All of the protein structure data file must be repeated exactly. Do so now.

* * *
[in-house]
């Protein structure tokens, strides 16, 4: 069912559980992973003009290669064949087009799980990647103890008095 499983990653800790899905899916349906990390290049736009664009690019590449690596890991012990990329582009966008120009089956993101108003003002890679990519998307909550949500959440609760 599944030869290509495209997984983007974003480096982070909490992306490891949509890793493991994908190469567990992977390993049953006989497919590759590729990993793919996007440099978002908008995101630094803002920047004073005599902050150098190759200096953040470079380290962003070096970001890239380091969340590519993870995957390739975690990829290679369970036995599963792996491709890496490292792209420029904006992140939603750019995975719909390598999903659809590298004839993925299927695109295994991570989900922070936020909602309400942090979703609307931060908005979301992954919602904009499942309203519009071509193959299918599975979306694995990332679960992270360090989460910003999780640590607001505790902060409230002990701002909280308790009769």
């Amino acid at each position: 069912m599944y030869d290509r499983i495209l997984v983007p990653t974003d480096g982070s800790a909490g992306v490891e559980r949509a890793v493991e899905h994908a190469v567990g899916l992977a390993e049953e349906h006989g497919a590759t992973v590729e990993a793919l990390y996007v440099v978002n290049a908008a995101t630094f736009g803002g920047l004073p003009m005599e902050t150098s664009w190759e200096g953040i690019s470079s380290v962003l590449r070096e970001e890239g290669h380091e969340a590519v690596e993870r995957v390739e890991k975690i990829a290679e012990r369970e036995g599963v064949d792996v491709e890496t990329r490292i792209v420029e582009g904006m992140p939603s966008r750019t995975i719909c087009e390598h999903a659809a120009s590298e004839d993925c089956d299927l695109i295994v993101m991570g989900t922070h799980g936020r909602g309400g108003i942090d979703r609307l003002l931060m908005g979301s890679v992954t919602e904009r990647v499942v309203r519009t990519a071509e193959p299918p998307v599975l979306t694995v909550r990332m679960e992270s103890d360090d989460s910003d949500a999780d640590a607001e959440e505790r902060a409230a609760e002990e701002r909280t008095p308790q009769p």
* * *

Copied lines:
[in-house]
């Protein structure tokens, strides 16, 4: 069912559980992973003009290669064949087009799980990647103890008095 499983990653800790899905899916349906990390290049736009664009690019590449690596890991012990990329582009966008120009089956993101108003003002890679990519998307909550949500959440609760 599944030869290509495209997984983007974003480096982070909490992306490891949509890793493991994908190469567990992977390993049953006989497919590759590729990993793919996007440099978002908008995101630094803002920047004073005599902050150098190759200096953040470079380290962003070096970001890239380091969340590519993870995957390739975690990829290679369970036995599963792996491709890496490292792209420029904006992140939603750019995975719909390598999903659809590298004839993925299927695109295994991570989900922070936020909602309400942090979703609307931060908005979301992954919602904009499942309203519009071509193959299918599975979306694995990332679960992270360090989460910003999780640590607001505790902060409230002990701002909280308790009769």
């Amino acid at each position: 069912m599944y030869d290509r499983i495209l997984v983007p990653t974003d480096g982070s800790a909490g992306v490891e559980r949509a890793v493991e899905h994908a190469v567990g899916l992977a390993e049953e349906h006989g497919a590759t992973v590729e990993a793919l990390y996007v440099v978002n290049a908008a995101t630094f736009g803002g920047l004073p003009m005599e902050t150098s664009w190759e200096g953040i690019s470079s380290v962003l590449r070096e970001e890239g290669h380091e969340a590519v690596e993870r995957v390739e890991k975690i990829a290679e012990r369970e036995g599963v064949d792996v491709e890496t990329r490292i792209v420029e582009g904006m992140p939603s966008r750019t995975i719909c087009e390598h999903a659809a120009s590298e004839d993925c089956d299927l695109i295994v993101m991570g989900t922070h799980g936020r909602g309400g108003i942090d979703r609307l003002l931060m908005g979301s890679v992954t919602e904009r990647v499942v309203r519009t990519a071509e193959p299918p998307v599975l979306t694995v909550r990332m679960e992270s103890d360090d989460s910003d949500a999780d640590a607001e959440e505790r902060a409230a609760e002990e701002r909280t008095p308790q009769p």